At one time or another, a growing business will require access to higher resources in data services, which necessitates data center relocation. The rewards in the form of higher flexibility in terms of scalability are felt almost immediately. But relocating a data center can come across challenges that wipe out the benefits of relocation. Which are these challenges, and how can they be overcome?
Poor Planning and Disorganization
Relocating IT assets is a complex process, even for a small organization. The main cause of a disorganized relocation is underestimating the time, effort, and money required. Failing to inventory systems and data leads to losing track of what has moved and what is yet to move. Challenges are also seen where the resources needed in the new environment are poorly identified.
The solution to this challenge is drawing up a comprehensive migration plan with IT relocation services. This plan should have the following elements;
- Identify the objective for relocating, priorities, stakeholders, and the budget for the project
- Drawing up tasks and different stakeholder roles in these tasks
- Coming up with a risk management plan to identify risks and how to mitigate them
- Coming up with timelines for different phases
Loss of IT Assets
There is a real risk of misplacing or losing both physical and digital IT assets when relocating a data center. This is true for a complete physical move from one location to another. Small units of equipment like routers and power units are easy to miss. Likewise, digital assets can be lost, especially data that is in storage media like flash drives.
Loss of app data can easily sabotage the relocation. This happens when critical apps crash because of missing data. Data loss is more serious than hardware loss because it can expose a business to data breaches. Losing confidential data has serious legal and financial implications for any business. There are penalties for not complying with privacy laws. There is also the loss of trust in the brand.
The solution to this challenge lies in the careful inventorying of all IT assets. Hardware should be listed. A plan should be put in place for disposal or repurposing hardware that has reached End-of-Life (EOL).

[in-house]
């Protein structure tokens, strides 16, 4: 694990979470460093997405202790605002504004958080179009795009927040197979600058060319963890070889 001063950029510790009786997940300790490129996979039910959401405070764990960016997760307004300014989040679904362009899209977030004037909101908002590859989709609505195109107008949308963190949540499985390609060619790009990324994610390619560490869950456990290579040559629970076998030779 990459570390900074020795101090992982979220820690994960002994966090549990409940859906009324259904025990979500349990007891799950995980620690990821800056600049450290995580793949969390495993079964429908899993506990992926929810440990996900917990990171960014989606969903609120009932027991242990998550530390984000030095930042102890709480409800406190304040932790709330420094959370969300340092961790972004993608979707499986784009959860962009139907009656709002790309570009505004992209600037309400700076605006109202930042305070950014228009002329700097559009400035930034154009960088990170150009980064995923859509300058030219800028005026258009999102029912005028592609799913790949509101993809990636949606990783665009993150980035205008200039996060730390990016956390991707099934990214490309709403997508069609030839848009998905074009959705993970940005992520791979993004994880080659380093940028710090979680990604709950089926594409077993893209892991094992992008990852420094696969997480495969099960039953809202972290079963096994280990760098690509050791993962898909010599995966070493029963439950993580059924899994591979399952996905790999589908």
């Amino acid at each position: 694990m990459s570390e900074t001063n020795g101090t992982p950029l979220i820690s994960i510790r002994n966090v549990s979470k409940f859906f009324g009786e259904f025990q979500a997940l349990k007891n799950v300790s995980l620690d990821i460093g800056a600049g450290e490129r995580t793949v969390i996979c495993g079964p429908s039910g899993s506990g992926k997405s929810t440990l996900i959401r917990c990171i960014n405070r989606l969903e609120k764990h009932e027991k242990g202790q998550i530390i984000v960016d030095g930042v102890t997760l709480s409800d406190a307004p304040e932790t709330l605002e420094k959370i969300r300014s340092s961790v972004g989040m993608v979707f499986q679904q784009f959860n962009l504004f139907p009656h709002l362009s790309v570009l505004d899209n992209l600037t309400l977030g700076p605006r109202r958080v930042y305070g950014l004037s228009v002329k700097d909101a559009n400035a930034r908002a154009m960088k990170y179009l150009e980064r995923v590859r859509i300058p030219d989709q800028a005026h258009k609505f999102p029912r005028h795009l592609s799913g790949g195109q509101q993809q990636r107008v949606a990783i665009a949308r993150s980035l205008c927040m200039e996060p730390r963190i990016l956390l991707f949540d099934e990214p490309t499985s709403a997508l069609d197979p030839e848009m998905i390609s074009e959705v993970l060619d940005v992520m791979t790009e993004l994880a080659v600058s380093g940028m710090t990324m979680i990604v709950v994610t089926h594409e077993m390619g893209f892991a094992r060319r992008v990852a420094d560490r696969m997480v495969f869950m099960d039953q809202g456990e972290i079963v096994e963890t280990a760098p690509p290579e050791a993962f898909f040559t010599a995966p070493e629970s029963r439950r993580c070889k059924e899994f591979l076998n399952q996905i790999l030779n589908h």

A data destruction plan should be in place to deal with data stored in equipment marked for disposal or repurposing. A professional data destruction service should also do this. An IT relocation service will usually have this service as part of a data center relocation package.
A data backup plan should also be in place to mitigate data loss for critical apps. The backed-up data should be offsite or in the cloud. Data backups enable rollbacks for elements that don’t go as expected. Continuity for mission-critical apps is ensured by setting up a parallel environment such that the swing over is flawless.
Compatibility issues will always come up when upgrading and migrating to another environment. The ideal situation is where IT assets can be ‘lifted and shifted’ to the new environment and continue working as expected. But incompatibility often occurs in reading data formats, invalidating all data generated in the old environment. In the worst case, incompatibility may cause a system-wide crash.
The solution to incompatibility problems lies in reconciling the operational requirements of the old environment and those of the new environment. A good way to go about it is by having a pilot phase. It becomes easier to document these challenges and plan for adaptation adequately.
Even the best-laid plans sometimes do not go as expected. There is always a risk that service delivery will suffer glitches during data center relocation. Sensitive service providers, such as utility companies or financial institutions, are very vulnerable to brand damage from the service disruption. There are also legal implications to unscheduled service disruptions because the business could be sued.
It is in a business’s best interest to be open and transparent about what is happening and how it could affect service delivery. Where possible, a parallel system should be in place to ensure continuity in the most crucial service delivery.
Most important of all is following the data center relocation plan to the letter. The plan becomes more useful when there is;
- Checklists – Tick off all tasks as they are completed and check what bottlenecks are preventing the completion of pending tasks
- Testing – Testing enables documenting of any upcoming challenges and putting mitigation measures in place
- Communication – All stakeholders should be on board and fully informed of what is happening. They should also be aware of any risks that are likely to materialize
Data center relocation will have challenges, but what matters is how you deal with them. IT relocation services help make a smooth relocation and realize the full benefits of data center relocation.